Maggie Smith's Feelings on 'Harry Potter' and 'Downton Abbey' Might Rub Fans the Wrong Way

Dame Maggie Smith's incredible career stretches back to the 1950s, but she is best known today for two of her biggest late-career roles, Professor Minerva McGonagall in the Harry Potter films and Dowager Countess Violet Crawley in Downton Abbey. Surprisingly, the star of stage and screen said that neither of those roles were "satisfying" for her. She said she was "deeply grateful" of working in the two franchises, but those roles didn't challenge her as much as others.

"I am deeply grateful for the work in Potter and indeed Downton, but it wasn’t what you’d call satisfying," Smith, 84, told ES Magazine, reports The Guardian. "I didn’t really feel I was acting in those things."

Smith played McDonagall in seven of the eight Harry Potter films, only skipping Harry Potter and the Deathly Hollows: Part 1. In 2010, she joined the cast of Downton Abbey as the Dowager Countess, a role that earned her Emmys in 2011, 2012 and 2016.

In 2019, Smith agreed to play the Dowager Countess in the hit Downton Abbey movie, and was reportedly the last member of the main cast to sign on. There have been rumors about a sequel, but nothing is confirmed. Elizabeth McGovern, who plays Cora, told there have been "availability checks" and commented on Smith possibly coming back.

"Every single year during the run of the series Maggie would say 'This is my last'... Then, back she’d come. I think she gets bored when she’s not working," McGovern said.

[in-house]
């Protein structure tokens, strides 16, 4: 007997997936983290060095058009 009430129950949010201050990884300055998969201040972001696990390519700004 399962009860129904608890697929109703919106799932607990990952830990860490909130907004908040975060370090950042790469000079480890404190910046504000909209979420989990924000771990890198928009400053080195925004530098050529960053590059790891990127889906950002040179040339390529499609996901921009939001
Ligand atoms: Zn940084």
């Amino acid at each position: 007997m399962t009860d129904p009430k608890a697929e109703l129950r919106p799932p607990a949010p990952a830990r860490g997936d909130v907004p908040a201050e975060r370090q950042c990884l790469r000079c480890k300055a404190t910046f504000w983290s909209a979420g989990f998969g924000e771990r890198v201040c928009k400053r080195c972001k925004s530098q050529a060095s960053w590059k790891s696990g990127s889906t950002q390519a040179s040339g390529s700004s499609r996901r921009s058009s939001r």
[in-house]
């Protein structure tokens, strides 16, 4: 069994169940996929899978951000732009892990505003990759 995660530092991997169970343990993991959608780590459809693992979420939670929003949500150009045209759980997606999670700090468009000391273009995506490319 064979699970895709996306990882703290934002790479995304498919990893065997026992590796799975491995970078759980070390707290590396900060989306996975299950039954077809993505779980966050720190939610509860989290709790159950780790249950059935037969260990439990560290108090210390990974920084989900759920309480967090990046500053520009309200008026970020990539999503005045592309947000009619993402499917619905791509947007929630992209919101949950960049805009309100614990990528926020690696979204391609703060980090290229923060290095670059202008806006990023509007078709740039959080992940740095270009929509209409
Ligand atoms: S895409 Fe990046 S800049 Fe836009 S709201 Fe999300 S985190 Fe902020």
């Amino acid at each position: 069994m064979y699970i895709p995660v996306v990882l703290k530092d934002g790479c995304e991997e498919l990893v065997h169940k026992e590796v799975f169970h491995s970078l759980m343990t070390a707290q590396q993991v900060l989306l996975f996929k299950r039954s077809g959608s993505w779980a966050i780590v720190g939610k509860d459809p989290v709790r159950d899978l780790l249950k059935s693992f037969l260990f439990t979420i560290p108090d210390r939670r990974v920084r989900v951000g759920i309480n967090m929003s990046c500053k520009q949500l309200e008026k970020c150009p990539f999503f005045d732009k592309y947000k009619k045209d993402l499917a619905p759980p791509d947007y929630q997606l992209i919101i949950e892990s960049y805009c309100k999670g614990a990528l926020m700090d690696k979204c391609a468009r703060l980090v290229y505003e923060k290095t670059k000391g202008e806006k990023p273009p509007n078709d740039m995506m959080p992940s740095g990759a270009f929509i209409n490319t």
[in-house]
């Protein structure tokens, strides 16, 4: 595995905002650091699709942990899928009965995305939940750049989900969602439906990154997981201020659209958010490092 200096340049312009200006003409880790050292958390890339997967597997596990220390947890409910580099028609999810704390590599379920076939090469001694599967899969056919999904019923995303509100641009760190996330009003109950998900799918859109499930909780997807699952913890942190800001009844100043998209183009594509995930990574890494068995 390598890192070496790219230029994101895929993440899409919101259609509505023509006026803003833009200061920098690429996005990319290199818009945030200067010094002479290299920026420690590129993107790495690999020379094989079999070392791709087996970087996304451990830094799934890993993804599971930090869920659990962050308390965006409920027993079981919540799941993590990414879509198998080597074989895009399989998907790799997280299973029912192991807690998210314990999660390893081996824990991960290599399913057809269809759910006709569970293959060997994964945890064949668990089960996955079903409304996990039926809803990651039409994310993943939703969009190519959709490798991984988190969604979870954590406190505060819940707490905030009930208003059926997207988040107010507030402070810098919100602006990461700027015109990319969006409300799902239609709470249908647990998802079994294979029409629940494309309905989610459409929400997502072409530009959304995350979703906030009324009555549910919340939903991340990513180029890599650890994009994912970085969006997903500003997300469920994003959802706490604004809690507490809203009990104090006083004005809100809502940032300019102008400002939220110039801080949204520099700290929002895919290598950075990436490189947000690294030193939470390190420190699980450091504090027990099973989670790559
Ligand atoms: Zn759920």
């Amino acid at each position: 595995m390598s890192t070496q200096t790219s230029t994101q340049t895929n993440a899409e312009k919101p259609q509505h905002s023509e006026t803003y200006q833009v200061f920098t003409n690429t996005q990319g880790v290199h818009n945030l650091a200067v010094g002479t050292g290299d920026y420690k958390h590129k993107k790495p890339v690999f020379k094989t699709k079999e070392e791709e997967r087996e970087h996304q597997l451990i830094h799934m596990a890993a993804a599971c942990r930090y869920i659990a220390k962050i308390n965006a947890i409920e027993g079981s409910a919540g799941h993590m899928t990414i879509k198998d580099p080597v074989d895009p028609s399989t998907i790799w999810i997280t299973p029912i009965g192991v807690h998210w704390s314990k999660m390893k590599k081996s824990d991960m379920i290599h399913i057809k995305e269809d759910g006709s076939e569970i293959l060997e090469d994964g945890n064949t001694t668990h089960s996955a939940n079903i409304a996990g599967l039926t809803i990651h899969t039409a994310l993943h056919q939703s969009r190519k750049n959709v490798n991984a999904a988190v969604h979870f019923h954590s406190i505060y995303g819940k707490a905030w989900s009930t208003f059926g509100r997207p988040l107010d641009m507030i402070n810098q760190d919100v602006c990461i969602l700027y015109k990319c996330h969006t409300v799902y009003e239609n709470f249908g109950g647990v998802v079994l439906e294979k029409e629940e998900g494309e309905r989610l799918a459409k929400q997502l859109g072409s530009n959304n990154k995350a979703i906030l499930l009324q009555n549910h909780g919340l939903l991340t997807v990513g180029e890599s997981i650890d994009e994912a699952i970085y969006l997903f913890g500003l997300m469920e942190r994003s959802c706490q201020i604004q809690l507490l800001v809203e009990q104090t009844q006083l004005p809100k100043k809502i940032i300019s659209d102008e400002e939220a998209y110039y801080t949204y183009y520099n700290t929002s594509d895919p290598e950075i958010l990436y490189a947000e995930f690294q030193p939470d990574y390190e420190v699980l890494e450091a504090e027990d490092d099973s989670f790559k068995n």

Smith has an interesting relationship with Downton Abbey, even once admitting she never watched a single episode of the series. In 2015, she told CBS News' Sunday Morning she still had not watched it.

"No. But they gave me the boxed set. And I’m going to do all sorts of things now, ’cause I’m free!'" she told Sunday Morning.

Elsewhere in her new interview with ES Magazine, Smith discussed her recent return to the stage to star in A German Life, in which she plays Joseph Goebbels' secretary Brunhidle Pomsel. Immediately after taking the part, she felt "doubt, doubt, doubt."


"It was actually easier to learn than Downton Abbey, because it wasn’t fragmented," she said of the play, written by Christopher Hampton. "I wasn’t just ordering tea or something."

Smith will next be seen in Gil Kenan's A Boy Called Christmas, which is scheduled for release next year. She has two Oscar wins out of six nominations.